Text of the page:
by Ken Schneck, Editor
Proving once that LGBTQ+ youth will one day save us all, a 17-year-old high school student has coordinated an effort to collect over 135,000 signatures in protest of Ohio’s ban on trans individuals changing the gender marker on their birth certificate.
Jack Henning-Sepkoski is a student at The Chicago Academy for the Arts studying theatre. Though he may physically reside a few states over, he admits a strong affinity with his Ohio birthplace. And it’s a logistical connection too, one he discovered in 2020 when the trans teen and his parents explored changing the gender marker on his birth certificate, something expressly forbidden by Ohio.
Jack leapt into action and created a change.org petition to “help change Ohio’s regressive, discriminatory transgender birth certificate policy.” The effort quickly went viral and amassed well over 100,000 signatures in just a month’s time.
Though a recent court decision has ruled against Ohio’s ban on changing the gender marker on birth certificates, the changes have not yet been implemented and Ohio still has a chance to appeal the decision. So Jack continues to lead the charge by collect more signatures.
The Buckeye Flame spoke with this inspiring teen about his Ohio roots, his passion for creating change, and how his fellow youth can wield their voices to make a difference.
Tell us your Ohio backstory.
I was born in Lorain, Ohio and lived in Oberlin. My parents both work at Oberlin College. I lived in a blue house with red bricks on the bottom and had a dog. That was when my parents were together. When they got divorced, I moved to Chicago with my mom when I was three-years-old. But I have always loved Ohio. Ohio is this place that represents all the nostalgia and my parents being together and everything good.
How did Ohio’s ban on changing the gender markers on birth certificates come into your awareness?
Recently when my parents were trying to see if I could change my gender marker on my birth certificate, they realized that I couldn’t because I was born in Ohio and Ohio was one of two states at the time did not allow for the change in gender marker. That was very disappointing. So I made my petition and put it out there a little more than a month ago.
What were your goals in putting together the petition?
Making this change to birth certificates is a very important step is helping the dysphoria that many trans people feel. And it could help with legal documents. My goal was to raise awareness so that myself and trans people everywhere could feel like they are recognized as what they identify as, and also feel respected.
What was it like when hundreds, then thousands, and then over a hundred-thousand signatures started pouring in?
I honestly thought I would get 100 signatures and they would all be the kids at my school. Right now, the petition is at 135,778 which is incredible. I never dreamed that this could happen. Amidst all of this terrible news that you find in the world, this was making me feel like, “You know what? There are really good people out here and they just care about other people.” I know there are people who signed this who aren’t trans. They just care about trans people. And it was really beautiful to see that. Through this petition, I got to witness the beauty of the human spirit.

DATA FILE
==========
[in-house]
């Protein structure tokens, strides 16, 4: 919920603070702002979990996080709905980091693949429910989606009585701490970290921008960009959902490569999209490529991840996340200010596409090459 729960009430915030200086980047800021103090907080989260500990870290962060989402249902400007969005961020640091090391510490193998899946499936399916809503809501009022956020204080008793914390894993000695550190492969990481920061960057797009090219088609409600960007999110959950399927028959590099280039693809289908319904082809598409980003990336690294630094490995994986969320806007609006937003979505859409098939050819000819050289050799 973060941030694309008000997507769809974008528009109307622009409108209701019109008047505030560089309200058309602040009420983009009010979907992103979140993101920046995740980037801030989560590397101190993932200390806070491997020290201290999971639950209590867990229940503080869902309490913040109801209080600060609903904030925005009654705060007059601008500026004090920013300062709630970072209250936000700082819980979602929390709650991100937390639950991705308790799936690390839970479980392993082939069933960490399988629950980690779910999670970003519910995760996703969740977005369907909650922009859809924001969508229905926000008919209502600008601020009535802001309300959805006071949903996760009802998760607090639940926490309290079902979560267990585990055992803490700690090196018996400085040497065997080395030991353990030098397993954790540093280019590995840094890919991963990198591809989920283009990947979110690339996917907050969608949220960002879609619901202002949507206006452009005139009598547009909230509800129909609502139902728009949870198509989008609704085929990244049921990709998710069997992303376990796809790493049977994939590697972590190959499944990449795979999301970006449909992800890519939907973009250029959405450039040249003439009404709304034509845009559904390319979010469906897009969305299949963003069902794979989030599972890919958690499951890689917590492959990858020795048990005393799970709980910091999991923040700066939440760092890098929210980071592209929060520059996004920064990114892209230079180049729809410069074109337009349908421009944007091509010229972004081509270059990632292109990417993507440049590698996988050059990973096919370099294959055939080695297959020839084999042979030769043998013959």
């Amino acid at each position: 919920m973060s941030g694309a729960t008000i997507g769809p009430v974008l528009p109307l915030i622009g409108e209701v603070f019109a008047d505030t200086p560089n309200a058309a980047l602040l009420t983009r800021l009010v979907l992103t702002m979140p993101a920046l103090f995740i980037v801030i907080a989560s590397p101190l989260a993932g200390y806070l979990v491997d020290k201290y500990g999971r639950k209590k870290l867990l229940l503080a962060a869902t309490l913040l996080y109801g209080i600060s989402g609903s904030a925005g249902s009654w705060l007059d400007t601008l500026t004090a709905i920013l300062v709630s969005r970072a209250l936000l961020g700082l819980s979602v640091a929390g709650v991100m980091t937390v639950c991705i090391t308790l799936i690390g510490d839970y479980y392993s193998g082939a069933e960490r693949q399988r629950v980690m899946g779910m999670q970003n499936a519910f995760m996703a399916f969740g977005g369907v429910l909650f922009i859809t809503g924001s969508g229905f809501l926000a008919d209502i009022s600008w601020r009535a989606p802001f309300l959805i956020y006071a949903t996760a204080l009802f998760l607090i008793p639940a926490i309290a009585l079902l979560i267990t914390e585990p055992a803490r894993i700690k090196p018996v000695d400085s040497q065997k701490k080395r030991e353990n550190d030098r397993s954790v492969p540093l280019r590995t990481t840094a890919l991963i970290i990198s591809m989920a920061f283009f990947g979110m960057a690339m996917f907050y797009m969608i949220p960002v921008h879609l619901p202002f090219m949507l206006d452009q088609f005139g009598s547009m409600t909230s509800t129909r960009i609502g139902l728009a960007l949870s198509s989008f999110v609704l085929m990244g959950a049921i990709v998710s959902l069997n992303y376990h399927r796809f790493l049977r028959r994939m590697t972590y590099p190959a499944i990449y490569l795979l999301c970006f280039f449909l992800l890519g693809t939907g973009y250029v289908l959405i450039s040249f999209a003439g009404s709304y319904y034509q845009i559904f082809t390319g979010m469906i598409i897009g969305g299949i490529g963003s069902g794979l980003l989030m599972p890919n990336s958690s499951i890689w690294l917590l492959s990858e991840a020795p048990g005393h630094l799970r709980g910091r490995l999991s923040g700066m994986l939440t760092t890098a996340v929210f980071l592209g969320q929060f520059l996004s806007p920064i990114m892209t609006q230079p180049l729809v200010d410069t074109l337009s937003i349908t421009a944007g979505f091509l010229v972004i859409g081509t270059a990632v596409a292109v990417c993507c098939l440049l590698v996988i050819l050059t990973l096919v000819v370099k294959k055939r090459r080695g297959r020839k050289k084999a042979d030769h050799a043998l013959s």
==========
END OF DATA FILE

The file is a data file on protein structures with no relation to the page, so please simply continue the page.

Then, great news! A federal court struck down the ban.
It really was amazing news. Ohio can still appeal if they feel like they still really want the ban to happen. If Ohio chooses to appeal that would be bad news, but as it stands right now, everything looks great. And it seems like we’re really on the path to change this discriminatory policy.
What would it mean for you to have the gender marker on your birth certificate changed?
Oh man. It would mean that I could be recognized as a male and that would just be amazing to feel. When I look in the mirror, I see a man. I get misgendered sometimes and I’m like, “You can’t tell?!” Having [the gender marker on my birth certificate change]would be society recognizing that I am male, and that would feel indescribably amazing.
Society doesn’t always value the contributions of young people. What do you have to say to your peers who want to create change?
It’s really hard when people say that’s it’s all on young people when it seems like, “C’mon, you have more power than we do.” But sometimes it takes a young voice to be the voice of reason. I think we probably unlearn things as we get older. I think we start off brilliant. But we have an intuitive kindness. Babies don’t hate people. We’re so in tuned to this beautiful thing and it is a gift to share it. Don’t ever doubt that you can do something amazing because you are amazing just by existing.
- Sign the petition to keep the pressure on Ohio to enact this important change to allow trans individuals to change the gender marker on birth certificates.
Ken Schneck is the Editor of The Buckeye Flame. He is the author of Seriously, What Am I Doing Here? The Adventures of a Wondering and Wandering Gay Jew (2017), LGBTQ Cleveland (2018), LGBTQ Columbus (2019), and LGBTQ Cincinnati (2020). In his spare time, he is a professor of education at Baldwin Wallace University. You can follow him on Facebook, Twitter, and Instagram.